Nancy Brinker may have stepped down from her position as Komen CEO, but former supporters want to ensure she won't be doing any backseat driving.

After Brinker announced she would retain her position on the breast cancer charity's board of directors and chair of its executive committee, the pressure started to mount for her to not only step down, but to step aside. Completely.

Eve Ellis, a former board member who called on Brinker to resign in February, has now launched a petition asking Brinker to "relinquish power." The petition reads:

"In the interest of the underserved women with breast cancer, in the interest of finding cures for breast cancer, in the interest of women's health, we urge Nancy Brinker to step aside and let Susan G. Komen for the Cure reclaim its public trust."

Andrea Rader, Komen's headquarters communication director, told the Chronicle of Philanthropy that she had heard about the petition, but the organization did not "have any reaction to it."

Ellis, a financial advisor who sits on the board of Ms. Foundation for Women, a social justice policy organization, calls for new leadership and implores Brinker to recognize that, for the sake of breast cancer research funding, she disassociate herself with Komen altogether.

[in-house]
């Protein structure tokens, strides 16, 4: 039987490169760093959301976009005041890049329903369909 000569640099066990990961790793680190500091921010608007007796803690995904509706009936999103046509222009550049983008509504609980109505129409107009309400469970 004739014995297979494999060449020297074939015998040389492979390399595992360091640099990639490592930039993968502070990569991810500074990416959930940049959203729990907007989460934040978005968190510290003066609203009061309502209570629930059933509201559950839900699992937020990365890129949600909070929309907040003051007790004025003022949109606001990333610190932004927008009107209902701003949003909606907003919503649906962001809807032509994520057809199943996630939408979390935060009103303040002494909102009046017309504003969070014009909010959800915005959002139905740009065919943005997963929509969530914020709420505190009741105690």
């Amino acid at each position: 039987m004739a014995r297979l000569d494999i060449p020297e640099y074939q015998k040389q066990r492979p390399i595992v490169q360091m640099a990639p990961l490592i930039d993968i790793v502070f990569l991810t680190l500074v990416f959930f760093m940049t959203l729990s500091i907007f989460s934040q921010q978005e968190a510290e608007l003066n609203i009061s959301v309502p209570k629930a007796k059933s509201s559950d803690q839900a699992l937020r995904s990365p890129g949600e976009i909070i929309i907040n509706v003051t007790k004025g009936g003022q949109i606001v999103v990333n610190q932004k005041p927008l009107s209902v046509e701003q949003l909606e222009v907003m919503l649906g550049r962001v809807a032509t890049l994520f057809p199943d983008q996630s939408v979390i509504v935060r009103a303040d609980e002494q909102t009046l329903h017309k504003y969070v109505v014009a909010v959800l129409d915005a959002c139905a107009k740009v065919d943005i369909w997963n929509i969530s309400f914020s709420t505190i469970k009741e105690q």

Brinker told the Wall Street Journal last week that the leadership shakeup was unrelated to the controversy early this year when the largest breast cancer charity in the world cut funding for Planned Parenthood and later reversed the decision.

"I apologized to everyone," she told the Journal. "I think we all made mistakes and we addressed them and we're through that and we're moving on."

The petition points out that fundraising is down at local affiliates, citing canceled fundraising events in New York and cutbacks on open office days in Arizona.

In the meantime, a new study from the National Breast Cancer Coalition reveals that the fight against breast cancer has lagged and that the public perception of breast cancer research progress is misguided. (h/t Daily Beast). The report attributed the misguidance, in part, to the fact that the media have been consumed by the Komen firestorm.

“During the past year, women’s health issues, including breast cancer, were embroiled in controversy," the report notes. "The nature and extent of the fallout, both on political support for women’s health issues, and on fundraising around breast cancer and other women’s issues, remains to be seen."

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